Miners, a Merchant, and (Maybe) a Massacre
by Ana Maria Spagna
ANA MARIA SPAGNA is the author of nine books including the young adult novel The Luckiest Scar on Earth and most recently the poetry chapbook Mile Marker Six. Her work has been recognized by the River Teeth Literary Nonfiction Prize, the Society for Environmental Journalists, the Nautilus Book Awards, and as a four-time finalist for the Washington State Book Award. A former backcountry trails worker, Ana Maria now teaches in MFA programs at Antioch University, Los Angeles and Western Colorado University.
ABOUT THE AUTHOR
Amid the current alarming rise in xenophobia, Ana Maria Spagna stumbled upon a story: one day in 1875, according to lore, on a high bluff over the Columbia River, a group of local Indigenous people murdered a large number of Chinese miners—perhaps as many as three hundred—and pushed their bodies over a cliff into the river. The little-known incident was dubbed the Chelan Falls Massacre. Despite having lived in the area for more than thirty years, Spagna had never before heard of this event. She set out to discover exactly what happened and why.
Consulting historians, archaeologists, Indigenous elders, and even a grave dowser, Spagna uncovers three possible versions of the event: Native people as perpetrators. White people as perpetrators. It didn't happen at all. Pushed: Miners, a Merchant, and (Maybe) a Massacre replaces convenient narratives of the American West with nuance and complexity, revealing the danger in forgetting or remembering atrocities when history is murky and asking what allegiance to a place requires.
February 2023 | Nonfiction | 978-1-948814-69-0 | 220 pp |$18.95
PRAISE FOR PUSHED
"Pushed is a mystery, a personal investigation, and an attempt to de-mythologize the American West. Spagna's dedication to locate the real people at the heart of this tale is a moving reminder that the West was settled not only by white colonizers, but also Chinese miners, railroaders and sojourners: people who survived and thrived in America and can't be imagined only as victims. Pushed is as personal as it is historically informed, and a lively reminder that the American history we teach ourselves can be as much fantasy as fact."
—PAISLEY REKDAL, author of Appropriate: A Provocation
"Spagna brings a storyteller's gifts to bear in unearthing the truth of a tragic event mostly forgotten...if it happened at all. The larger story relates to the treatment of a people most western mythmakers would prefer we forget, prefer we not engage with and rectify. Pushed is Spagna's heart-full effort in making certain this injustice will not be overlooked."
—CHRIS LA TRAY, author of One-Sentence Journal
"Spagna sets out on the trail of what may or may not have been a Chinese massacre in Chelan Falls, Washington, in the 1870s. The records are scant and the stories contradictory, but Spagna embraces the ambiguities of her adventure. What she finds is not so much the definitive truth of this history, but rather the deep stories behind Chinese exclusion, Indian campaigns, and Manifest Destiny, an emotional terrain that undergirds the xenophobia of our times."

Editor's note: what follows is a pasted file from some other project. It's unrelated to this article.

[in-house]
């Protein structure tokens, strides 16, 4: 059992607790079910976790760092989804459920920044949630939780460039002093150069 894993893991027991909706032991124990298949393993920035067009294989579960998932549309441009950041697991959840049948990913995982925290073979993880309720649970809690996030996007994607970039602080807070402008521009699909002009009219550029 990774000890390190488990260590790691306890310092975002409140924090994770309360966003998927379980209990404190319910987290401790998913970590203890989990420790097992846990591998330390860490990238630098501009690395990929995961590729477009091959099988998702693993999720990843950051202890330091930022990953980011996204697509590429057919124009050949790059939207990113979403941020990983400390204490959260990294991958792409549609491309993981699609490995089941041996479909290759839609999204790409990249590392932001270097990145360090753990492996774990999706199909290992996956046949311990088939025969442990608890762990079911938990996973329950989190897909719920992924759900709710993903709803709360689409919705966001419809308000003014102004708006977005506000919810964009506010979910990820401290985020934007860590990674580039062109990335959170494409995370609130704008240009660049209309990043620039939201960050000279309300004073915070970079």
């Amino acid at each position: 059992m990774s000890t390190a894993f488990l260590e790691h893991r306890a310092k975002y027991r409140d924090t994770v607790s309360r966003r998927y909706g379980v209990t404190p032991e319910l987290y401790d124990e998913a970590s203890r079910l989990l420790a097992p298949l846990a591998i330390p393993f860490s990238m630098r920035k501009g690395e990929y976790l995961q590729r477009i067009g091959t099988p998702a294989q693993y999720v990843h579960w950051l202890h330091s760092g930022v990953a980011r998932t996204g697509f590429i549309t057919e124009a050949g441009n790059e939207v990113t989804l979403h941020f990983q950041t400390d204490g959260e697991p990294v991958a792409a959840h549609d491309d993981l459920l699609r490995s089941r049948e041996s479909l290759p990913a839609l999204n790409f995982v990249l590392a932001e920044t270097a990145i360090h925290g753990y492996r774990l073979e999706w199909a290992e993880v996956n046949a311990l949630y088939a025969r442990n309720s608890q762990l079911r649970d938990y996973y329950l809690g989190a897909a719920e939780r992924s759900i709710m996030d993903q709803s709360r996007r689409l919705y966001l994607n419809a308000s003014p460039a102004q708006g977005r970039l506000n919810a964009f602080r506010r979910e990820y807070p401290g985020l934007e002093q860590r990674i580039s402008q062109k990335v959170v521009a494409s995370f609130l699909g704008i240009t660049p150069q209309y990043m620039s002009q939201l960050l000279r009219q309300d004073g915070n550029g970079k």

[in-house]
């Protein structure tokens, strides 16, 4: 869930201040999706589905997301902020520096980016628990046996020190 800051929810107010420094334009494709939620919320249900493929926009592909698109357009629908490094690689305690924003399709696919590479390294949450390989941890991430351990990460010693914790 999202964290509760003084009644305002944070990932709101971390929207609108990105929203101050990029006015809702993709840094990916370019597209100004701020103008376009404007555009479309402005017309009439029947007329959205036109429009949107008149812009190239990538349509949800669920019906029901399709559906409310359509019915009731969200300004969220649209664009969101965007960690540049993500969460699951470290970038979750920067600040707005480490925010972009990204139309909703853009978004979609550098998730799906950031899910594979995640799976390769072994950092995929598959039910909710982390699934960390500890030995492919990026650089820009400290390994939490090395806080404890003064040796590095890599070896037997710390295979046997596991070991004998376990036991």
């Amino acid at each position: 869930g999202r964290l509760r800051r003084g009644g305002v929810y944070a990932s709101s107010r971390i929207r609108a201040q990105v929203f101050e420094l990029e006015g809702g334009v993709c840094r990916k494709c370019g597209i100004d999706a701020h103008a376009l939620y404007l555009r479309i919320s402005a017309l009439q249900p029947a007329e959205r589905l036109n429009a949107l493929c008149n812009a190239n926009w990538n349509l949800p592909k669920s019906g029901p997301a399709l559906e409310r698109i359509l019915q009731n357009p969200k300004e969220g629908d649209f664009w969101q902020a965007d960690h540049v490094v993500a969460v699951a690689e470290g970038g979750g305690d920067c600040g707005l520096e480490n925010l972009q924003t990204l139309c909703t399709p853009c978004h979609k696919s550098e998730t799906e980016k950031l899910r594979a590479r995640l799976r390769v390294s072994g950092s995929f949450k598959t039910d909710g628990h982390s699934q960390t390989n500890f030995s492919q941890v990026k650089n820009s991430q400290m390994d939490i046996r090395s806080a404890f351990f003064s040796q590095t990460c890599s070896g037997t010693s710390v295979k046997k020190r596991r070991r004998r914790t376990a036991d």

—TEOW LIM GOH, author of Islanders
"Pushed grounds us in a landscape, and then explores—in vivid detail through the eyes and heart of a compassionate and curious narrator—what the land holds: the history, the questions, the bridge of shared references, and the silences. Spagna masterfully lets the reader experience an unfolding mystery alongside her, providing an in-depth snapshot of a particular place she loves in Washington State that holds a complex historical conflict among Indigenous residents, white settlers, and Chinese immigrant laborers, as she turns and turns the story to trouble the nature of 'truth' and ask what remains."
—SONYA HUBER, author of Supremely Tiny Acts: A Memoir of a Day
"Spagna takes us on a surprising twist-filled journey as she explores different versions of an unknown story: What was the Chelan Falls Massacre? A massacre without survivors, without a written record, without bones? That mystery is fascinating unto itself, but this gorgeous book is more than the story of one event—it is a retelling of history that has been wildly incomplete, and by filling in some of the gaps, she helps us see place with renewed clarity and understanding. Again and again, Spagna has proven herself to be one of our country's most thoughtful nonfiction writers, and this new book is no exception."
—LAURA PRITCHETT, PEN USA winner and author of Stars Go Blue
"Spagna takes us sleuthing to uncover the facts surrounding the story of hundreds of Chinese miners being killed in late 1800s Chelan, Washington. We read of her adventurous traveling for interviews, examining microfilm, finding newspapers, looking at survey maps, and there is even grave dowsing as we are brought yet closer through artful speculation to the more complex truth of massacres and the xenophobic history of the Pacific Northwest. Spagna crafts this investigation with great care; all of this becomes a recounting of the highest order."
—ALLEN GEE, author of My Chinese-America